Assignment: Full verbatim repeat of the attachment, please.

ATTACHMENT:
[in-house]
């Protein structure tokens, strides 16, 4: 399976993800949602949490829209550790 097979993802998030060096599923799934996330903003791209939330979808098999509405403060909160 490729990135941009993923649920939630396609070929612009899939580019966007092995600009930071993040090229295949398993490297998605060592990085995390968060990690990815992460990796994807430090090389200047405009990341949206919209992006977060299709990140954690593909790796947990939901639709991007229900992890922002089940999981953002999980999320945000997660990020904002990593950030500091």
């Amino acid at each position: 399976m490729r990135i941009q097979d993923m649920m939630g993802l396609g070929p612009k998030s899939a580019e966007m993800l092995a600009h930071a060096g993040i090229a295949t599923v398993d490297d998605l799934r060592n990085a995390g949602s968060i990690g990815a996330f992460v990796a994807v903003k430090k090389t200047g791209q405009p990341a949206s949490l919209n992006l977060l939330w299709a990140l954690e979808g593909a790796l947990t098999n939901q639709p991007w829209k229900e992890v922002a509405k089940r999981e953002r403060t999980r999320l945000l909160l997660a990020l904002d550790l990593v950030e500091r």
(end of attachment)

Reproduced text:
[in-house]
């Protein structure tokens, strides 16, 4: 399976993800949602949490829209550790 097979993802998030060096599923799934996330903003791209939330979808098999509405403060909160 490729990135941009993923649920939630396609070929612009899939580019966007092995600009930071993040090229295949398993490297998605060592990085995390968060990690990815992460990796994807430090090389200047405009990341949206919209992006977060299709990140954690593909790796947990939901639709991007229900992890922002089940999981953002999980999320945000997660990020904002990593950030500091």
């Amino acid at each position: 399976m490729r990135i941009q097979d993923m649920m939630g993802l396609g070929p612009k998030s899939a580019e966007m993800l092995a600009h930071a060096g993040i090229a295949t599923v398993d490297d998605l799934r060592n990085a995390g949602s968060i990690g990815a996330f992460v990796a994807v903003k430090k090389t200047g791209q405009p990341a949206s949490l919209n992006l977060l939330w299709a990140l954690e979808g593909a790796l947990t098999n939901q639709p991007w829209k229900e992890v922002a509405k089940r999981e953002r403060t999980r999320l945000l909160l997660a990020l904002d550790l990593v950030e500091r």